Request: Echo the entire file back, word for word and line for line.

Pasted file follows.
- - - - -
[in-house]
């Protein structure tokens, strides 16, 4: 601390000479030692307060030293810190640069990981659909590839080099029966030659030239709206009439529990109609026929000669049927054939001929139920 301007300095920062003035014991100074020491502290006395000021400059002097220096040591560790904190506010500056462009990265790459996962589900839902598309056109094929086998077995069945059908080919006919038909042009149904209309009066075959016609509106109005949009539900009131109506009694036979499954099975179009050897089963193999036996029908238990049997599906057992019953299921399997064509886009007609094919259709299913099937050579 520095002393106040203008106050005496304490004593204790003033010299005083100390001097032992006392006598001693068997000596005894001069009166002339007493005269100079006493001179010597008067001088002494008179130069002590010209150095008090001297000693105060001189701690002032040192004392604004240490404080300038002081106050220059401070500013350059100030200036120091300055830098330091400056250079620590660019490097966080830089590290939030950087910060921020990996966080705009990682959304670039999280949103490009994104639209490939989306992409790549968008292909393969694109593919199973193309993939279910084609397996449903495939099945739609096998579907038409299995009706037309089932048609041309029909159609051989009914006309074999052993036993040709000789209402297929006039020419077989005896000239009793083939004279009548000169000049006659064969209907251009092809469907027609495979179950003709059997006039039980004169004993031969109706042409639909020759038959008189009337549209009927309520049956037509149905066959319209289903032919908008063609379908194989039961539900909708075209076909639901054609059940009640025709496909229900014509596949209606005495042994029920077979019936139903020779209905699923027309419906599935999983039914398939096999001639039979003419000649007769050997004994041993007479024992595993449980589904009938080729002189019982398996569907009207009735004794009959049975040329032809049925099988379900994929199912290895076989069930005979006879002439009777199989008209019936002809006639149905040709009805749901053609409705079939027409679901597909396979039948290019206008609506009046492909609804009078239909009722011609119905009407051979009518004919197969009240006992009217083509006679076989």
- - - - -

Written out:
[in-house]
């Protein structure tokens, strides 16, 4: 601390000479030692307060030293810190640069990981659909590839080099029966030659030239709206009439529990109609026929000669049927054939001929139920 301007300095920062003035014991100074020491502290006395000021400059002097220096040591560790904190506010500056462009990265790459996962589900839902598309056109094929086998077995069945059908080919006919038909042009149904209309009066075959016609509106109005949009539900009131109506009694036979499954099975179009050897089963193999036996029908238990049997599906057992019953299921399997064509886009007609094919259709299913099937050579 520095002393106040203008106050005496304490004593204790003033010299005083100390001097032992006392006598001693068997000596005894001069009166002339007493005269100079006493001179010597008067001088002494008179130069002590010209150095008090001297000693105060001189701690002032040192004392604004240490404080300038002081106050220059401070500013350059100030200036120091300055830098330091400056250079620590660019490097966080830089590290939030950087910060921020990996966080705009990682959304670039999280949103490009994104639209490939989306992409790549968008292909393969694109593919199973193309993939279910084609397996449903495939099945739609096998579907038409299995009706037309089932048609041309029909159609051989009914006309074999052993036993040709000789209402297929006039020419077989005896000239009793083939004279009548000169000049006659064969209907251009092809469907027609495979179950003709059997006039039980004169004993031969109706042409639909020759038959008189009337549209009927309520049956037509149905066959319209289903032919908008063609379908194989039961539900909708075209076909639901054609059940009640025709496909229900014509596949209606005495042994029920077979019936139903020779209905699923027309419906599935999983039914398939096999001639039979003419000649007769050997004994041993007479024992595993449980589904009938080729002189019982398996569907009207009735004794009959049975040329032809049925099988379900994929199912290895076989069930005979006879002439009777199989008209019936002809006639149905040709009805749901053609409705079939027409679901597909396979039948290019206008609506009046492909609804009078239909009722011609119905009407051979009518004919197969009240006992009217083509006679076989």